A municipal excavator tearing down shops built inside Khula Manch on Saturday. Photo: Republica
KATHMANDU, April 29: It had been just about five months since Sujan Tamang, 27, of Nuwakot, submitted the first installment of money for setting up a shop in Khula Manch, the open air theater at Tundikhel. What remains of his shop now is mangled roofing sheets.
Tamang’s fruit shop was one among the 40 illegal shops built beside the temporary bus park that were demolished by the Kathmandu Metropolitan City (KMC) office on Saturday.
Tamang claimed to have paid Rs 70,000 as the first installment and Rs 700,000 thereafter for finally getting an agreement for setting up his shop in the public space currently being used as a bus park.
“We were deprived of our property on Saturday,” he said, “We have been deprived of justice.” He claimed that the shopkeepers association of the area is currently holding talks with KMC for compensation.
“Even though we had signed an agreement with the KMC for the land, we did not submit the amount to them directly,” he told Republica, “The shopkeepers submitted the amount to some contractors of the metropolis.” He refrained from telling who the contractors were in the hope that they could still get a compensation.
Manamaya Gurung, 39, of Dolakha invested her life’s savings to open an apparel shop at Khula Manch. She said that she had paid about Rs 100,000 in the first installment, Rs 1.1 million in the second installment, and was supposed to pay an additional Rs 300,000 for “acquiring” the shop.
“I was even paying a monthly rent of Rs 20,000,” she claimed, “Now, all my life’s savings have gone.”
She said that two middlemen of the contractors - Raju Shrestha and Gyan Prasad - had collected the amount from her. Shrestha did not like to come in telephone contact with this scribe.
Gurung informed Republica that the duo asked all the Khula Manch shopkeepers on Friday to tell everyone that they had not paid any sum to the metropolis. “Even when I was asked by various journalists if I paid any sum, I refrained from telling,” she said, “Had we told everything, we would not have been defrauded.”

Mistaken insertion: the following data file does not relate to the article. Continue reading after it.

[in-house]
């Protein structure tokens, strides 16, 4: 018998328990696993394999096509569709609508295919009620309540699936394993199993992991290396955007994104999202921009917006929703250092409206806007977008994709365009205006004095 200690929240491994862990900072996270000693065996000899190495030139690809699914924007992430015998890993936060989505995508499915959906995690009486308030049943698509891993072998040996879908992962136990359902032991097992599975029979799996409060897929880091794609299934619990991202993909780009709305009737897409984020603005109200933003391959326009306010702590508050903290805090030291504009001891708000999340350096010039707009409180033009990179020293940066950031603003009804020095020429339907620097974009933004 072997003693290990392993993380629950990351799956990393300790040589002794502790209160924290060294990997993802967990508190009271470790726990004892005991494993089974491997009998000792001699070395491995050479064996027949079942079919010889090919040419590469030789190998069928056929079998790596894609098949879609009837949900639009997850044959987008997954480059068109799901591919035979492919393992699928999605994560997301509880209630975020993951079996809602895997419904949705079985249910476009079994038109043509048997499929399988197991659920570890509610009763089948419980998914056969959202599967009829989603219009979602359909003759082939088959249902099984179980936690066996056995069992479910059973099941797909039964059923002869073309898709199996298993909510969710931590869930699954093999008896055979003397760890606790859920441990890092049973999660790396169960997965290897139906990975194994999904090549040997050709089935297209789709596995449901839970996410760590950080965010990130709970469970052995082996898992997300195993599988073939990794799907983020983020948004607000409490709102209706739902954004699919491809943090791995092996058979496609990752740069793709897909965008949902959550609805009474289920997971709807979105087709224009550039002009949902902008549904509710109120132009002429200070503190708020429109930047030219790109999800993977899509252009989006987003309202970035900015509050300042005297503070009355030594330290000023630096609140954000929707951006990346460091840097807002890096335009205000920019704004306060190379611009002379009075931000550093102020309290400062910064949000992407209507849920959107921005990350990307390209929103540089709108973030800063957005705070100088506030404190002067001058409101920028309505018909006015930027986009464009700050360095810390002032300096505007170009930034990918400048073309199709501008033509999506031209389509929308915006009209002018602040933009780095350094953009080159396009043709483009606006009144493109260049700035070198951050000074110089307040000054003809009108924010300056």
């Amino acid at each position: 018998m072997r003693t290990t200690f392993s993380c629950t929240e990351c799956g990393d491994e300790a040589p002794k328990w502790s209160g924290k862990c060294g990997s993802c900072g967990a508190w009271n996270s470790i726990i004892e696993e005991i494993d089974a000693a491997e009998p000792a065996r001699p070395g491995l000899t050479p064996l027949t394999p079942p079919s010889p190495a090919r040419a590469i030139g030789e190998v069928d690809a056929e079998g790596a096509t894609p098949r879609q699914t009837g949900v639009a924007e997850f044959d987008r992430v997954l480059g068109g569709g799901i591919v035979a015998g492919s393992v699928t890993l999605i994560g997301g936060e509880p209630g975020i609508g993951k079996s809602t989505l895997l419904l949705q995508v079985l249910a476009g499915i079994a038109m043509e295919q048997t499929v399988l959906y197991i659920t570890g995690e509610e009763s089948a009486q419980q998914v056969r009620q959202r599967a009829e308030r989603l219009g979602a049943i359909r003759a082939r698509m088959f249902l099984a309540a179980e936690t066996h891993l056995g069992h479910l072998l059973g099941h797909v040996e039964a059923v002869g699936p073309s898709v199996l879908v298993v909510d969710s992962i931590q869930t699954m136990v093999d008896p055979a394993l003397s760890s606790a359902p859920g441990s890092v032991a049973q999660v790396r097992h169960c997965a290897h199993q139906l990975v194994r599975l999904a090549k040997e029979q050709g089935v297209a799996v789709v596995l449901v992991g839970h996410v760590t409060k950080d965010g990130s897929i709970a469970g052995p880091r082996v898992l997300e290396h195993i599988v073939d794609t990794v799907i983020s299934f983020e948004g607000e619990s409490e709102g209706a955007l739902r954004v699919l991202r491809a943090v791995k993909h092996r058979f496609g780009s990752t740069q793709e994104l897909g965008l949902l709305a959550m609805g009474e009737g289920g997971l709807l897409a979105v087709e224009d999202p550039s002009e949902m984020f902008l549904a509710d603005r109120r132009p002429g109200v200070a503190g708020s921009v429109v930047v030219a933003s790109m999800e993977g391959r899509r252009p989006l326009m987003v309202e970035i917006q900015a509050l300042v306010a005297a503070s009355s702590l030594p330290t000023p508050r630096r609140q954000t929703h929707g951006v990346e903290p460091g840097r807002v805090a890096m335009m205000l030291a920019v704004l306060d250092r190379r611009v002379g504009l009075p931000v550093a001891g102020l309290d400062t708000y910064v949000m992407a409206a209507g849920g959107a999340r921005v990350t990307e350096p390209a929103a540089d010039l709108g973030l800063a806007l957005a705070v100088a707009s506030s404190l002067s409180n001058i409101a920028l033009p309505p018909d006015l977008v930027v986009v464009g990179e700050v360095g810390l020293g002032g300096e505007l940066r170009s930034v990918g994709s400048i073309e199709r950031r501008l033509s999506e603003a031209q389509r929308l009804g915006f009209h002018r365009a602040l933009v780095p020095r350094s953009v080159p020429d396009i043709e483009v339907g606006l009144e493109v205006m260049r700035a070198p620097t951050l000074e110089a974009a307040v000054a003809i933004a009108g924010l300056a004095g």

The KMC on Saturday demolished 52 structures built illegally on the public land at Khula Manch in the heart of the capital city. However, locals claim that 12 shops were spared the iron fist of the metropolis after allegedly offering a bribe.
The move by the metropolis came amid public pressure against the construction of those structures at Khula Manch for business purpose. Structures such as toilets, canteens and public bus ticket counters built in the area were not affected by the action.
Earlier, a section of social activists had submitted a memorandum to the KMC’s Deputy Mayor Hari Prabha Khadgi, demanding that the illegal structures built at Khula Manch be demolished.
On Friday, KMC Mayor Bidya Sundar Shakya had asked Deputy Mayor Khadgi to inspect the structures built on the encroached public land at Khula Manch. Khadgi was supposed to submit a report of the inspection on Sunday but Mayor Shakya took the decision to demolish the structures on Saturday before Khadgi could submit the report.
Deputy Mayor Khadgi told this scribe on Sunday that a probe committee formed by the metropolis is currently looking into the controversy.
KMC had taken half the open space at Khula Manch when it shifted the Old Bus Park there. The move was widely criticized and seen as an encroachment of the public land in the pretext of setting up a temporary facility. Bir Hospital and Durbar High School have also constructed prefab structures on the public space. While the hospital has the purpose of running an emergency field hospital there, the Chinese contractor of the school has built its field office there.